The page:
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Bravata DM, McDonald KM, Gienger AL, et al. Comparative Effectiveness of Percutaneous Coronary Interventions and Coronary Artery Bypass Grafting for Coronary Artery Disease [Internet]. Rockville (MD): Agency for Healthcare Research and Quality (US); 2007 Oct. (Comparative Effectiveness Reviews, No. 9.)

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Comparative Effectiveness of Percutaneous Coronary Interventions and Coronary Artery Bypass Grafting for Coronary Artery Disease [Internet].

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Topic Development

The topic for this report was nominated in a public process. With input from technical experts, the Scientific Resource Center for the AHRQ Effective Health Care Program drafted the initial key questions and, after approval from AHRQ, posted them to a public Web site. The public was invited to comment on these questions. After reviewing the public commentary, the Scientific Resource Center drafted final key questions and submitted them to AHRQ for approval.

Search Strategy

Our search strategy used the National Library of Medicine's Medical Subject Headings (MeSH) keyword nomenclature developed for MEDLINE® and adapted for use in other databases. Appendix A provides the details of our search strategies. We did not limit the searches to the English language.

To identify randomized controlled trials comparing PCI and CABG, we used terms such as angioplasty, coronary, and coronary artery bypass surgery. We also manually searched the reference lists of included articles, conference abstracts, and the bibliographies of expert advisors.

To complement the RCT data, we searched for observational data for two purposes—to evaluate the generalizability of the RCT results and to address key questions left unanswered by the RCTs. To evaluate the generalizability of the RCT results, we first identified relevant comparative registries of patients receiving PCI or CABG through discussion with expert advisors. We then sought articles describing the demographics and outcomes of interest for registry patients. We identified additional comparative registries through our literature search for RCTs and from additional, limited MEDLINE® and internet searches. The Scientific Resource Center also conducted a MEDLINE® search for additional studies from the registries already identified and for additional registries.

To identify systematic reviews, we searched MEDLINE®, the Cochrane Database of Systematic Reviews, and the Web sites of the National Institute for Clinical Excellence,, and the NHA Health Technology Assessment Programme. We used results from previously conducted meta-analyses and systematic reviews when appropriate.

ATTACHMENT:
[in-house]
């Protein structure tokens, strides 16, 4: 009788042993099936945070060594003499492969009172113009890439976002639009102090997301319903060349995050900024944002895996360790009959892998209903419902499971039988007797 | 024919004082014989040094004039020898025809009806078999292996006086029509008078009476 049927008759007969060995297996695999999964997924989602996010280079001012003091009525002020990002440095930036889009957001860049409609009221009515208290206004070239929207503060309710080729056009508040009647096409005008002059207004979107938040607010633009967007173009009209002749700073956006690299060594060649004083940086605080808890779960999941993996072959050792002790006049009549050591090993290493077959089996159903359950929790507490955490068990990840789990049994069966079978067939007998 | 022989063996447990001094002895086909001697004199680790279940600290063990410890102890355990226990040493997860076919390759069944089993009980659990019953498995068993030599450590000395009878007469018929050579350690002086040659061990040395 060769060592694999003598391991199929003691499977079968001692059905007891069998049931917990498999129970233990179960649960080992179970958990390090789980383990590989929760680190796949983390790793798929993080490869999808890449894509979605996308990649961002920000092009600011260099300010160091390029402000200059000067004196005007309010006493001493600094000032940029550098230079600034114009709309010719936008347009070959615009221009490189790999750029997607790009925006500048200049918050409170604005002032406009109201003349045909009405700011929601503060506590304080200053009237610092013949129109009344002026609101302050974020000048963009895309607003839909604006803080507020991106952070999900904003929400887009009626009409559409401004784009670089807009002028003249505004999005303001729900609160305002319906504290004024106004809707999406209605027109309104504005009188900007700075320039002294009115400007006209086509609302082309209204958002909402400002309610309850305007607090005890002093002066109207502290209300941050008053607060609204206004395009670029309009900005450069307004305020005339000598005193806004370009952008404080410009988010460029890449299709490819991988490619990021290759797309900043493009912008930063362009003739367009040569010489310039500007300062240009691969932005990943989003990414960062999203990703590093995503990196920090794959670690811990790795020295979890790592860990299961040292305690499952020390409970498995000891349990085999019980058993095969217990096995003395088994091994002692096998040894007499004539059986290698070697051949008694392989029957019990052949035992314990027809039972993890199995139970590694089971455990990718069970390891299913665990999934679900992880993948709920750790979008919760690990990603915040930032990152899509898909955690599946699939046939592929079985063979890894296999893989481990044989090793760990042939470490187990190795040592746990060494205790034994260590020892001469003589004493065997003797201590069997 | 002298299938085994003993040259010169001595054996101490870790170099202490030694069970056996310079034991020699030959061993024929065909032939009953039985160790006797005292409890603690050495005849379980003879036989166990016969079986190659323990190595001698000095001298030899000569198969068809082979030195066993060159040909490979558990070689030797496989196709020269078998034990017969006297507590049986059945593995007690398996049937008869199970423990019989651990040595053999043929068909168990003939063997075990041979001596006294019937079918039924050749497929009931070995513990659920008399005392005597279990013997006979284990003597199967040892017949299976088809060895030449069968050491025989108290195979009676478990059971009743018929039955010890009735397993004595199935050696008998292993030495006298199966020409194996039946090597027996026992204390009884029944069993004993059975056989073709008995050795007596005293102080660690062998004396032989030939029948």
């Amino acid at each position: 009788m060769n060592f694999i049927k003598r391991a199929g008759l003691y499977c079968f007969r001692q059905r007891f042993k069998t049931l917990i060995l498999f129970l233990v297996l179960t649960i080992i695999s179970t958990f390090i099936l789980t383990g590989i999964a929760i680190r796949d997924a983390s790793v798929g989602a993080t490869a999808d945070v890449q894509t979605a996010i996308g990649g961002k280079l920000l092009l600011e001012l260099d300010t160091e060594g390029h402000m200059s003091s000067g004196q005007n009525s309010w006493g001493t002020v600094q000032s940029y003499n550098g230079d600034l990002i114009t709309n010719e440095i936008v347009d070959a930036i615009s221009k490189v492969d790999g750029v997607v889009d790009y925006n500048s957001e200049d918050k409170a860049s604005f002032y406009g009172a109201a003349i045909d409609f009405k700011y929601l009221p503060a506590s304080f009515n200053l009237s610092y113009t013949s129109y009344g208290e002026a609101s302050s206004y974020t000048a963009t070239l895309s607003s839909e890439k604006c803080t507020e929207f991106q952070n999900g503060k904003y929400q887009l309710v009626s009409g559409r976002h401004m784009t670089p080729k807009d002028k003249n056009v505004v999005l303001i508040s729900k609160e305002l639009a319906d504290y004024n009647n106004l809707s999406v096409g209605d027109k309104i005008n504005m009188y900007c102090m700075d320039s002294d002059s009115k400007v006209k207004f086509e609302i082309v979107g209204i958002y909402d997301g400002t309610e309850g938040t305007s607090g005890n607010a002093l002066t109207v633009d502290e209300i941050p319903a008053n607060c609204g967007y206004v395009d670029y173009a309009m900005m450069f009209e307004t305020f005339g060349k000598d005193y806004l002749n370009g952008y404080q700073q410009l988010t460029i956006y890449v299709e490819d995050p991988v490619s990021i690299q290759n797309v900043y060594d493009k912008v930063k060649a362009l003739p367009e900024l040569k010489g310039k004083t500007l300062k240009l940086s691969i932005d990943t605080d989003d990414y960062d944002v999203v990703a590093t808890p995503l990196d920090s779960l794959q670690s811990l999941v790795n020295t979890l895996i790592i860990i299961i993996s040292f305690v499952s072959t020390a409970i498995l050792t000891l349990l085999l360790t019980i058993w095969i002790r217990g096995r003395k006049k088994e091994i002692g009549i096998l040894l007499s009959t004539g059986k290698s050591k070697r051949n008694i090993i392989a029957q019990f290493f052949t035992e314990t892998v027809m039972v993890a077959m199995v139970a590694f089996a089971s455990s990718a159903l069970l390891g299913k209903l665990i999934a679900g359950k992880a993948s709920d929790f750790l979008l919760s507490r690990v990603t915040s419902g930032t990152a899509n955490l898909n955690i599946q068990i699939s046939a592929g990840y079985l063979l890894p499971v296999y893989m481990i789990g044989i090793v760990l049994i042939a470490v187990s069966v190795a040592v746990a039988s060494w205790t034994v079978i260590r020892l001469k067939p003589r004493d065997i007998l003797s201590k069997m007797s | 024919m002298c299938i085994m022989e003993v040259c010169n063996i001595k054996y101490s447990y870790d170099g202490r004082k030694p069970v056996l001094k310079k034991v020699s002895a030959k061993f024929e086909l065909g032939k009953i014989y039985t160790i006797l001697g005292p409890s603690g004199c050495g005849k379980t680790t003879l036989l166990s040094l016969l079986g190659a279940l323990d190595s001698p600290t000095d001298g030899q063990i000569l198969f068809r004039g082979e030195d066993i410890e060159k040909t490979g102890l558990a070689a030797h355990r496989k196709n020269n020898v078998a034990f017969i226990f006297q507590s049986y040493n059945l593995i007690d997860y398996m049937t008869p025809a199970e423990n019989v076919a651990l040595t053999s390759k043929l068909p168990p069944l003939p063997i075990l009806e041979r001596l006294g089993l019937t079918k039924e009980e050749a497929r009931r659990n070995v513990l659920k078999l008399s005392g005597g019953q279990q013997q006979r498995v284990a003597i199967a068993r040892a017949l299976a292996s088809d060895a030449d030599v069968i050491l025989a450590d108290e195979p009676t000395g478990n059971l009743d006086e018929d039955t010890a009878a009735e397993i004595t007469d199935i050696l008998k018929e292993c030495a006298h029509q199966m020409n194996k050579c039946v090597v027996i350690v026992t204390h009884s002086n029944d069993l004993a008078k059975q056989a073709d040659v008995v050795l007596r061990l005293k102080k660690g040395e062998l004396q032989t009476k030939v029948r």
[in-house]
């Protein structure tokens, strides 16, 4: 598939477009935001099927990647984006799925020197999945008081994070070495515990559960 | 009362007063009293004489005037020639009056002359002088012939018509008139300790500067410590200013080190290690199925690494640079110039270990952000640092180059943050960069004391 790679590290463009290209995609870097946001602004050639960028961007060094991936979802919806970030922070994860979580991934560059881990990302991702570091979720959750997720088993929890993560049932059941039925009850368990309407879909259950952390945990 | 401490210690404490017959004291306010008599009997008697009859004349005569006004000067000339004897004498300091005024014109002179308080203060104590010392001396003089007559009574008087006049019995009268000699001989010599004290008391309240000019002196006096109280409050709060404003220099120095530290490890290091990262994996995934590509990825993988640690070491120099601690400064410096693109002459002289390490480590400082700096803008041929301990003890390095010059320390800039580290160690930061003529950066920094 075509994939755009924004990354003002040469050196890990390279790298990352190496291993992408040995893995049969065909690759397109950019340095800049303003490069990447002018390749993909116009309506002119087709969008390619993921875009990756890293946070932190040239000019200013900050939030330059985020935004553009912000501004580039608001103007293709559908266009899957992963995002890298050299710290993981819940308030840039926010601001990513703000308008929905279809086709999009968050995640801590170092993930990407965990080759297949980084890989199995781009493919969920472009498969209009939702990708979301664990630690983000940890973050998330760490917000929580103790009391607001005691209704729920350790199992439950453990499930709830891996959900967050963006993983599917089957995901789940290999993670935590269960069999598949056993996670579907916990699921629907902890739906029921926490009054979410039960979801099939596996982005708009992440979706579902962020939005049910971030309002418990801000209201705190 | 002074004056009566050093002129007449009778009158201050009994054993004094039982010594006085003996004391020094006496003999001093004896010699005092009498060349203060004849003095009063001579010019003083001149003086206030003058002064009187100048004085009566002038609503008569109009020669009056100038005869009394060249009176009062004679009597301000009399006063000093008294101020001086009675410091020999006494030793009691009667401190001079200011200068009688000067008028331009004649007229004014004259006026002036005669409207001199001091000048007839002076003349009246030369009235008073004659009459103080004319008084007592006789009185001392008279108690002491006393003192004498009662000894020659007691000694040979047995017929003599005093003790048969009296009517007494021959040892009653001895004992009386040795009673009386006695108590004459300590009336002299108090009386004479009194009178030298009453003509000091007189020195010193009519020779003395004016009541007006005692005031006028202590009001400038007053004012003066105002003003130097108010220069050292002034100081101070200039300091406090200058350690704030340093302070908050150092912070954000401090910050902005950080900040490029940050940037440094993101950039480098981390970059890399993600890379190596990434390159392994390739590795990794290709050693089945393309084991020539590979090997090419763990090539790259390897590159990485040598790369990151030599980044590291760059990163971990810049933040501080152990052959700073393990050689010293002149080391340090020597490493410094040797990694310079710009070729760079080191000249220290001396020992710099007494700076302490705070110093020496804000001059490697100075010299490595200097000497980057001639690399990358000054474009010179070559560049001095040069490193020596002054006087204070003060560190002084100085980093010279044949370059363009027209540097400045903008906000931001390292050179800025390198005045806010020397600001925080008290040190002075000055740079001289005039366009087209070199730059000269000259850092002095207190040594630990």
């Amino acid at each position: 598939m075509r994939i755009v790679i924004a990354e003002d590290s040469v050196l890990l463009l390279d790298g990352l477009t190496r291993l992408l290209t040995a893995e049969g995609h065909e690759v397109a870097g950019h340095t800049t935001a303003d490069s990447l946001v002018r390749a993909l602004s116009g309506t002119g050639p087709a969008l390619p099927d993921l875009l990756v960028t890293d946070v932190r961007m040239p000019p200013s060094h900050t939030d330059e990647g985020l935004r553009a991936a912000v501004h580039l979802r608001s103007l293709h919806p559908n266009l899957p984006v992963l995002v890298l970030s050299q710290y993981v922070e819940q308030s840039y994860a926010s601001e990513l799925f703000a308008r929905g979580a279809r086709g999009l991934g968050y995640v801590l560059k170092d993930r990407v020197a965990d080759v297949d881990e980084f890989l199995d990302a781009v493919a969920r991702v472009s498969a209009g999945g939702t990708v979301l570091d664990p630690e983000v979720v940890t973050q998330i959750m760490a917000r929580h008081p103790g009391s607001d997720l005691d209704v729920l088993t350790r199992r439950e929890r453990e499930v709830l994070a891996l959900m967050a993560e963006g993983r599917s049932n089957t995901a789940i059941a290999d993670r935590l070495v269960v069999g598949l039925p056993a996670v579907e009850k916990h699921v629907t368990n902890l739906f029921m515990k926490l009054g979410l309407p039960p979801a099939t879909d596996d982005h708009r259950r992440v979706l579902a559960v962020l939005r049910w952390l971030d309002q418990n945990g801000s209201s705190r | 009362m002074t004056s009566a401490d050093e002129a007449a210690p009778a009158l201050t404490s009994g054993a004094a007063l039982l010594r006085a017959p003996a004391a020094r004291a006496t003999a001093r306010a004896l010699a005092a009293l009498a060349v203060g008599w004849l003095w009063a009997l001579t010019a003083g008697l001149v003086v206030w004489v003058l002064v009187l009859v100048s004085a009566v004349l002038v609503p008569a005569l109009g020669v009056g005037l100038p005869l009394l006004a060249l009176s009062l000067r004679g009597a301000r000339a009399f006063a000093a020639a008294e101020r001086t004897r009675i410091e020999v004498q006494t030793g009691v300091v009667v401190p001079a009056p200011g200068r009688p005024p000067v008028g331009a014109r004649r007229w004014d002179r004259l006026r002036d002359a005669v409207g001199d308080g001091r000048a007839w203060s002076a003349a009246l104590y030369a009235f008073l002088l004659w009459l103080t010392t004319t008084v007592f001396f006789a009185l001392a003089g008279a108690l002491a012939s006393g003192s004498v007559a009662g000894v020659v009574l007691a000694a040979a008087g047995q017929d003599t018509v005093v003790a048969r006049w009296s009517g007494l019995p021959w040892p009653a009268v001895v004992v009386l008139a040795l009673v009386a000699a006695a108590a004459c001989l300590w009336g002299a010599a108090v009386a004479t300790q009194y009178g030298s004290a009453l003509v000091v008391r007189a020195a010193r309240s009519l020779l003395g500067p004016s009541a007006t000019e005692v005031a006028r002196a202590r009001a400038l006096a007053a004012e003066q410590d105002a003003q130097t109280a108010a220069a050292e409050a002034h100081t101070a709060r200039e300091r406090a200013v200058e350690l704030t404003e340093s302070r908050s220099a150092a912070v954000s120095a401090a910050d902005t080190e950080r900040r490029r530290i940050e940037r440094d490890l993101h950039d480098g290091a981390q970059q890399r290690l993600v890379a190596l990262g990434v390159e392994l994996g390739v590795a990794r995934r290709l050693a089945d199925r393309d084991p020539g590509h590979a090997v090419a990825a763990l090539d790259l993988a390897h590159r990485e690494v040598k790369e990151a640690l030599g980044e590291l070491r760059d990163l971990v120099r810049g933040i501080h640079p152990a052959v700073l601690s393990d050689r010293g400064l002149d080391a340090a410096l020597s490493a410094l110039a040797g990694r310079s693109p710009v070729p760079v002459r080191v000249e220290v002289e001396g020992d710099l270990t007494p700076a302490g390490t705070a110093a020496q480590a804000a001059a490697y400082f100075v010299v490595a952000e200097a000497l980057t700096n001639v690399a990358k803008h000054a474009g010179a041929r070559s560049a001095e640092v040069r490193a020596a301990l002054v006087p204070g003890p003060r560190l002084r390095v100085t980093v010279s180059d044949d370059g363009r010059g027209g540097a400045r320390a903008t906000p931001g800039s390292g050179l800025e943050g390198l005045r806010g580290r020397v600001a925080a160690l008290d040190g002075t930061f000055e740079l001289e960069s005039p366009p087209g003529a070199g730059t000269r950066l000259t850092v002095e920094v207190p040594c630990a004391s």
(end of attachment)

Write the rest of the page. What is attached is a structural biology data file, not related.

To further address key question 2g, additional articles on the volume-outcomes association were identified from previous systematic reviews, 21 23 a technical report on the development of the AHRQ Quality Indicators, 24 and subsequent unpublished updates obtained from the authors on CABG and PCI volume indicators.

The Effective Health Care program is dedicated to identifying as many studies as possible that are relevant to the questions for each of its comparative effectiveness reviews. In order to do so, pharmaceutical and device industry stakeholders are systematically requested to provide information regarding their products (e.g. details of studies conducted). Industry is often most familiar with the existence of scientific data concerning their products - in particular, they know of scientific data, protocols, and methodology that may not have made its way into the published literature. The Scientific Resource Center performed a search of the US Food and Drug Administration website for the original manufacturers of the devices relevant to the key questions for this report. A request for information was subsequently sent to the manufacturers, which included the following: a current product label, published and unpublished randomized controlled trials and observational studies relevant to the clinical outcomes.

Study Selection

We developed criteria for inclusion and exclusion based on the patient populations, interventions, outcome measures, and types of evidence specified in the key questions. We retrieved full-text articles of potentially relevant abstracts and conducted a second review for inclusion by reapplying the inclusion criteria. Results published only in abstract form were not included in our analyses.